Seattle Proposes a New Tax on Jobs

April 23, 2018

It will be difficult for Seattle to top 2017 for the sheer number of new or higher taxes considered: a city income tax, foreign buyers’ and luxury real estate taxes, soda taxes, short-term rental taxes, a higher parking tax, and a business head tax. But it won’t be for lack of trying. After a proposal for a 4.8 cent per employee hour tax fell short last year, the city council is back with a new version: a 26.042 cent per employee hour tax, or $500 per full-time employee per year. It is, in the literal sense, a tax on employment.

It’s also highly unusual. If this new proposal were adopted, Seattle wouldn’t be the only city with an employee head tax, but it would be one of a very few—and with rates that dwarf the others.

For years, Chicago had a per-employee head tax of $4 per month, or $48 per year. That tax, at less than 9 percent of the amount contemplated in Seattle, was decried as a job killer. In fact, those are the exact words of Mayor Rahm Emanuel (D), who ran for office on a pledge to kill the deeply unpopular tax: “The head tax is a job killer. Eliminating the head tax is the right thing to do for businesses big and small, and it’s the right thing to do to secure Chicago’s future.”

Some cities in Pennsylvania impose employment-based “local services taxes” (remitted by the employee) at rates of $10 to $52 per year. Denver has a $4 per month head tax. Such taxes are uncommon and often maligned (in Pennsylvania, the tax is frequently regarded as a “nuisance tax”), but not unprecedented.

What would be unprecedented is such a high rate. At $500 per employee per year for eligible businesses, what Seattle is considering is an order of magnitude larger than what other cities have tried. It’s 10 times the size of a tax Chicago abandoned for contributing to unemployment.

(Like the Denver and former Chicago taxes, but unlike Pennsylvania’s, Seattle intends to institute a threshold to exempt smaller businesses. However, large businesses employ a substantial percentage of the city’s overall workforce.)

And it’s 20 times the rate of a previous head tax Seattle repealed back in 2009. At the time, then- Mayor Greg Nickels (D) cited the recession for his decision to support repeal, saying that “[i]n these tough economic times, we want to do everything possible to create jobs and help businesses grow.” Councilman Tim Burgess (D) noted the tax’s complexity and compliance costs, and said that, on a symbolic level, the tax “inadvertently sent the sign that job growth and a strong business environment weren’t important to the city.”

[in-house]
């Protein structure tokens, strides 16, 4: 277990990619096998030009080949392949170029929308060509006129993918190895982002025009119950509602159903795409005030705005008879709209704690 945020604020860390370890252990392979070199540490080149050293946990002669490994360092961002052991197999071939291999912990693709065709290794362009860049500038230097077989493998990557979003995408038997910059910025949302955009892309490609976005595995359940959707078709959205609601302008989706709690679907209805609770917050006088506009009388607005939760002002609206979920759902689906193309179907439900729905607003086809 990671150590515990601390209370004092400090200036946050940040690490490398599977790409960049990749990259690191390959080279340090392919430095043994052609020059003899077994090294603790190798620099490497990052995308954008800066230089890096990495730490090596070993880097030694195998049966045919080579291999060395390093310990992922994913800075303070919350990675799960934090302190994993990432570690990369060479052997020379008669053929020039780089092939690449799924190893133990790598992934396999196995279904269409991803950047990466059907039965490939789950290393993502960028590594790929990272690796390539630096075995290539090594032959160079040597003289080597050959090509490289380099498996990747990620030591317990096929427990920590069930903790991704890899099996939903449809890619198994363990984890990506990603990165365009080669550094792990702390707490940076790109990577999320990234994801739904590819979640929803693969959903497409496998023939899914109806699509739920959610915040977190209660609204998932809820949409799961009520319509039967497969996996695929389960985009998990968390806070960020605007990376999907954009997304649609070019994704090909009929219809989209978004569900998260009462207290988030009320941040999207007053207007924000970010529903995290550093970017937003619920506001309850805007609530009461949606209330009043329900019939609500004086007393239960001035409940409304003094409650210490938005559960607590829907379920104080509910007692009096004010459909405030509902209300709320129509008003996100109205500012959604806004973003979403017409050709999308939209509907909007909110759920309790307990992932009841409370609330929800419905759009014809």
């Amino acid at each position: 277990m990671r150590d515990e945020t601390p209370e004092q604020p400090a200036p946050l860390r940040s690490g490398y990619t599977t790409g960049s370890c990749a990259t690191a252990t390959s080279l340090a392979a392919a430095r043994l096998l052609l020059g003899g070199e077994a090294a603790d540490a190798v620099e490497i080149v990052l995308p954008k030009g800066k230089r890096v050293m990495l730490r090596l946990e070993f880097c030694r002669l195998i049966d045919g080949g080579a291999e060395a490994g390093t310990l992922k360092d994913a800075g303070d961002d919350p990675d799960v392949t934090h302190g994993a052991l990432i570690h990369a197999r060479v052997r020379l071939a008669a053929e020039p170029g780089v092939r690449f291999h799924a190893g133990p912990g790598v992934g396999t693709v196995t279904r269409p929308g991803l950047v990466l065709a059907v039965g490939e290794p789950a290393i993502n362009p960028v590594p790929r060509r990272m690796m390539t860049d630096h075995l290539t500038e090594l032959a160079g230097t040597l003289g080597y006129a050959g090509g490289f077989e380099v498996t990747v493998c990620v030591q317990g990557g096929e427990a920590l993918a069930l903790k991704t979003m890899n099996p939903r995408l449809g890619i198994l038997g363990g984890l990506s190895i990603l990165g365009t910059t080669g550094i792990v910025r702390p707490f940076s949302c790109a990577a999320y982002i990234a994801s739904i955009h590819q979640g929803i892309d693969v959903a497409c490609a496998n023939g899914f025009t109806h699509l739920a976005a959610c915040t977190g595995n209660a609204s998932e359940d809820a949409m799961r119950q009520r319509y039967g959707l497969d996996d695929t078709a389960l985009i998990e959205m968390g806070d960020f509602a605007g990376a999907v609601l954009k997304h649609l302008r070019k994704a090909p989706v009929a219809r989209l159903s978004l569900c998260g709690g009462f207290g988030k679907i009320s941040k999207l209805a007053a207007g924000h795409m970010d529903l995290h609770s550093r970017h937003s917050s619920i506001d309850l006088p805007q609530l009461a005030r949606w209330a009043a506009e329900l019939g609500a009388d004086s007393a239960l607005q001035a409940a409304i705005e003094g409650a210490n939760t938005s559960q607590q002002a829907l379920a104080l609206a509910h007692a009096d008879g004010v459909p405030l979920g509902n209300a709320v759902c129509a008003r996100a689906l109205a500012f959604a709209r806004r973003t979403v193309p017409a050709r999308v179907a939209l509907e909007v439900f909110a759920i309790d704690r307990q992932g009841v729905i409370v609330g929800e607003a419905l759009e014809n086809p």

For now, at least, the economy is doing a lot better than it was in 2009, but if a $25 a year head tax was thought an impediment to job creation in 2009, one has to wonder what a $500 head tax would be a decade later.

Proponents of the new head tax want it to transition to a payroll tax in the third year, but at least initially—and it’s perhaps a mistake to be confident the transition would happen—the tax would be indifferent to pay scale, with the same cost for a minimum wage employee as for a highly-compensated executive. An employee has to earn $36 per hour before a payroll tax raising the same amount imposes a similar burden.

The tax would make it costlier to employ new or low-skill employees, potentially nudging employers further in the direction of automation, or into hiring a smaller number of higher-compensated employees to do work that might otherwise have been distributed among lower-skill (and lower-wage) employees.

Governments usually shy from taxes which expressly penalize employment, and for good reason. (Many actually offer incentives for creating jobs, though these are typically highly inefficient in their own right.) Payroll taxes fund unemployment insurance, but beyond that, taxes on jobs are rare.

Were Seattle to move forward with this proposal, the city would certainly stand out—but not in a good way.


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